No Soup for You for 50 Games!

jc-romero Baseball’s drug policy is ridiculous. J.C. Romero is the latest victim, suspended for the first 50 games of the 2009 season and he’ll lose $1.25 million dollars. Romero was the winning pitcher in game three & game five (the clincher) for the Philadelphia Phillies in the World Series.

Now the lefty relief specialist has been found guilty of negligence, even though the over the counter supplement he purchased at GNC in Cherry Hill, NJ contained no warning label. He had it checked by his personal nutritionist, who said there was nothing in the supplement that was illegal. Phillies strength and conditioning coach Dong Lien told him to get a second opinion; Romero took the supplement to a second nutritionist, who cleared it. In the hearing, Lien testified to that fact, but at another time he said he suggested Romero not take it.

On Aug. 26 and Sept. 19, Romero was tested, as all players are, randomly. On Sept. 23, players’ association counsel Bob Lenaghan informed Romero he had tested positive. He immediately stopped taking all supplements, even though he had no idea it was the cause of the positive test. He spoke to Michael Weiner at the MLBPA and told him he did not know the cause of the positive test. On Oct. 1, Weiner told Romero that the specific supplement was indeed the cause of the failed test and that because it was purchased over the counter in the U.S., he believed the case would be dropped. That same day, Oct. 1, Romero was tested again. The results were negative. So for the NLDS, NLCS and World Series, Romero says the supplement was no longer in his system.

Two days later, Romero was informed that MLB would be willing to reduce his suspension to 25 games, starting at the beginning of the 2009 season, on the condition that he admitted guilt. Romero said he couldn’t because he did not believe he did anything wrong. On Oct. 12, the second set of test results came back — from the Sept. 19 test conducted four days before Romero learned he had tested positive the first time — and was positive. MLB then changed its offer: The suspension would still be reduced to 25 games, but it had to start immediately and he had to admit guilt. Again, Romero declined, because he did not believe he was in the wrong and because he did not want to miss his first World Series. The arbitration hearing was held Oct. 22 in Tampa, the first day of the World Series. Curiously, the bottle of the supplement MLB had purchased contained the label warning: “Use of this product may be banned by some athletic or government associations.” However, the bottle Romero had purchased and brought to the hearing contained no warning. In December, the players’ association informed Romero that the arbitrator had had a change of heart and was ruling against him. On Sunday, that was confirmed, and Tuesday afternoon, MLB will announce the suspension. There seems to be little question that the players’ association unwittingly misled Romero — and other players — about over-the-counter supplements purchased in the United States. Somehow, after MLB was warned in early July, those concerns about three supplements available at every GNC store did not reach the players’ association.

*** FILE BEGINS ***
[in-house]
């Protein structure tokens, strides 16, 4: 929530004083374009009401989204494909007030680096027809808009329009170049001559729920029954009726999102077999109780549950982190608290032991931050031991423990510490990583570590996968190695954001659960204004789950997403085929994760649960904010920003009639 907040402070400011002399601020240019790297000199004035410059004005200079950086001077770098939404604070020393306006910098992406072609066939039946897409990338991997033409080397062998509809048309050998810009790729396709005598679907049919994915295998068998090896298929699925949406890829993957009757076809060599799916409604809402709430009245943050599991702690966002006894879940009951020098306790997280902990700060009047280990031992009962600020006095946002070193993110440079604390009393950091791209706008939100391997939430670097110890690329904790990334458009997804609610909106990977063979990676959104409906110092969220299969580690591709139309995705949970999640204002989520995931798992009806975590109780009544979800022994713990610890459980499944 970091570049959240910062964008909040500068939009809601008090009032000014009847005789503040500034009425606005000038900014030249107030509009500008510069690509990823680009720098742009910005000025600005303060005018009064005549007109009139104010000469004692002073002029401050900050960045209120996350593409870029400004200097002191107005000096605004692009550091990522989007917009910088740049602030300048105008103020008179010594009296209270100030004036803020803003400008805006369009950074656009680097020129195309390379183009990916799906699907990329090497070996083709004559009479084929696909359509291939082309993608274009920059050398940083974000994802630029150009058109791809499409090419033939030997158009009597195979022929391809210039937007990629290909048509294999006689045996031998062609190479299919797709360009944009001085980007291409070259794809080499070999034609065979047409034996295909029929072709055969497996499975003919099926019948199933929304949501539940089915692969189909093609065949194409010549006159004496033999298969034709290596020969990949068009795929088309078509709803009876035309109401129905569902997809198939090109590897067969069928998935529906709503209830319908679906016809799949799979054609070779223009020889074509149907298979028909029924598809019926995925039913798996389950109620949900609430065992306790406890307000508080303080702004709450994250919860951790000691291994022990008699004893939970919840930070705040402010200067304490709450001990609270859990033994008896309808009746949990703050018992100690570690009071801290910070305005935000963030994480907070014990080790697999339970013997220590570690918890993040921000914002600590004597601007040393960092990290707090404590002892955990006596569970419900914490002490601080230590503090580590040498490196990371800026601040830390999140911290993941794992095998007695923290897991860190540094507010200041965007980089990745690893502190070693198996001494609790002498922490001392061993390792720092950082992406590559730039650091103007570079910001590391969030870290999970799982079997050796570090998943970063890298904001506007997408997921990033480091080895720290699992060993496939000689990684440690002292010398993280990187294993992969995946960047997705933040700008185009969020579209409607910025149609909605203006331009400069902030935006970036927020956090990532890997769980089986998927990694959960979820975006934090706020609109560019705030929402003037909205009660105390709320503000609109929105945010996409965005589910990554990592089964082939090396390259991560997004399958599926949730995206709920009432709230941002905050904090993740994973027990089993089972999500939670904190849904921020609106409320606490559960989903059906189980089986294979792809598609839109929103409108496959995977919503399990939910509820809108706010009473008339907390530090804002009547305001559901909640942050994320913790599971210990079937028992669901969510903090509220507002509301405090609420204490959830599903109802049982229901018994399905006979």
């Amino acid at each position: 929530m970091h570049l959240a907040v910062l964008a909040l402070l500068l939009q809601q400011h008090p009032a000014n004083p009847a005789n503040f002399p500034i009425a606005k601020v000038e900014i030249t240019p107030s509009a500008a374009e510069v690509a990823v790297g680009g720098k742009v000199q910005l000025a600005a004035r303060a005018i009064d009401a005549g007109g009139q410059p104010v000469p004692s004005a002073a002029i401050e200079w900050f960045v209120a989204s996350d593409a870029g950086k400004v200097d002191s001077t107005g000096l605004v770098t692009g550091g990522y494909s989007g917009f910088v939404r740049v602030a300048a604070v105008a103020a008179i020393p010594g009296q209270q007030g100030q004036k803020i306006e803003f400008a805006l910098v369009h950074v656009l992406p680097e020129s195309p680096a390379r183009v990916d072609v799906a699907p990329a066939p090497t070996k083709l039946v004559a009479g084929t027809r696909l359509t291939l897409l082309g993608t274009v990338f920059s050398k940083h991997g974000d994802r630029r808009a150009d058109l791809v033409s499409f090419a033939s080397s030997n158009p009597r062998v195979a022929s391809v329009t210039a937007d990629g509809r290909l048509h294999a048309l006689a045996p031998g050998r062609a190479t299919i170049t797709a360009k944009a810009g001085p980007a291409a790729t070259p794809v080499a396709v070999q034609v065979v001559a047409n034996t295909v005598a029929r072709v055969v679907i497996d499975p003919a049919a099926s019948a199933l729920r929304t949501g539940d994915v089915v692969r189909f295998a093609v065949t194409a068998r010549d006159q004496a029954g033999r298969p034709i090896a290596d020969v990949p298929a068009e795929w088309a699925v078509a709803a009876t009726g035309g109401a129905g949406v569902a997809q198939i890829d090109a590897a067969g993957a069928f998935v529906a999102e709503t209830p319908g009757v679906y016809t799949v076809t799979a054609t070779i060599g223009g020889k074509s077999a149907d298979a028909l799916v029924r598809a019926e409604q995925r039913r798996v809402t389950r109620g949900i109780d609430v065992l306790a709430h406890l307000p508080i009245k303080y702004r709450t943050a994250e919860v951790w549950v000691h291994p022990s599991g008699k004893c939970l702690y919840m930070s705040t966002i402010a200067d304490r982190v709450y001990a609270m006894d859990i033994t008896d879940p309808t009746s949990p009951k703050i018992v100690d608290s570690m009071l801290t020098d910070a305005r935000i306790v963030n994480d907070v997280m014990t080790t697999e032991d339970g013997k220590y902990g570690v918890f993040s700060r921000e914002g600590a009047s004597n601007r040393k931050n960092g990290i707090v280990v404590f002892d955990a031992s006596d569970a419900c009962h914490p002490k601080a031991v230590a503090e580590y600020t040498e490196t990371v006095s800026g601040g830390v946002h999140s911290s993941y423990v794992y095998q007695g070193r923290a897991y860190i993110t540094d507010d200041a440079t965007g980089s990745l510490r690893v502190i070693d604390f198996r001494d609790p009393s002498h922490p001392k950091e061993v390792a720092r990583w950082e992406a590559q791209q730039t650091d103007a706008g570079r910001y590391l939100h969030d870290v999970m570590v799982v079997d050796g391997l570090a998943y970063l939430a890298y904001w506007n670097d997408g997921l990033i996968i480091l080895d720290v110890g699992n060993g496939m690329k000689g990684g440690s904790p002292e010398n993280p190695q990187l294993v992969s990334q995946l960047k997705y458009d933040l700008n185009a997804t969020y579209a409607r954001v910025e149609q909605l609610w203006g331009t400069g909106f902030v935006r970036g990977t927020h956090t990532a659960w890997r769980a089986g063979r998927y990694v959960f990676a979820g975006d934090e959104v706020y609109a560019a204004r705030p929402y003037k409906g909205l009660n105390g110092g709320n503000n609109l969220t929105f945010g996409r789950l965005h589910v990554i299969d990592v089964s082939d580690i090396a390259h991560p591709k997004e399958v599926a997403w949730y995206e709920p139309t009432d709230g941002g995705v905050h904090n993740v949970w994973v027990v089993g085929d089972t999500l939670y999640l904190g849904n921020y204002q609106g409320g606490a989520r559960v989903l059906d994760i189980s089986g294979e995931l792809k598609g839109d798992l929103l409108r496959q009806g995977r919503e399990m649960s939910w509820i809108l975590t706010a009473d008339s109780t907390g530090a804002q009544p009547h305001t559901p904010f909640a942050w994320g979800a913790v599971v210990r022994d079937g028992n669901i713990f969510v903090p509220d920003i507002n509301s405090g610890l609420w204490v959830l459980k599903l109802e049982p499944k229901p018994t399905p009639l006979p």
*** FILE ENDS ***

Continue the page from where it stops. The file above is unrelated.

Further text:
If you were like me, you might have skimmed the story of J.C. and thought, oh well another druggie caught with his hand in the cookie jar, but this seems far from the case in Romero’s case. He had it checked by his personal nutritionist, the Phillies strength coach, a second nutritionist, nothing was on the label, it was purchased over the counter in the United States, and the union had misled its members into believing supplements purchased over the counter in America were not banned. It seems like Romero did everything he could to find out if the supplement was banned. Now he’s paying the price, it’s a raw deal.

Today following a positive test under MLB’s minor league drug testing program, NY Mets organization secondbaseman, Kyle Suire, will be suspended fifty games. Suire tested positive for metabolites of Stanozolol, a performance-enhancing substance, the commissioner’s office said. His penalty will take effect at the start of this season. He batted .297 with nine home runs and 36 RBIs last season for Kingsport of the rookie-level Appalachian League. Kyle was the fourth minor leaguer suspended this year under the program, the third for performance-enhancing drugs. One was banned after a positive test for a drug of abuse.

This also seems insane, is this what everybody was getting worked up about when talking about getting drugs out of baseball? Somehow Hispanic minor leaguers seem to get caught in this dragnet, more often than not, seems to me the message is not getting out to the players. It hardly seems worth the risk, getting caught means 50 games, Delmon Young was suspended fifty games for hitting a minor league umpire with a bat, that’s a big fine for somebody taking a banned substance, maybe the supplements outside of this country aren’t labeled properly. The players union needs to get the word out, maybe even test supplements in question, and either give a yes or no, before the player takes the substance in question.

One Response to “No Soup for You for 50 Games!”

  1. I think that before you judge Kyle Suire, one must really research the situation. Kyle Suire was NOT on Performance Enhancing Drugs.

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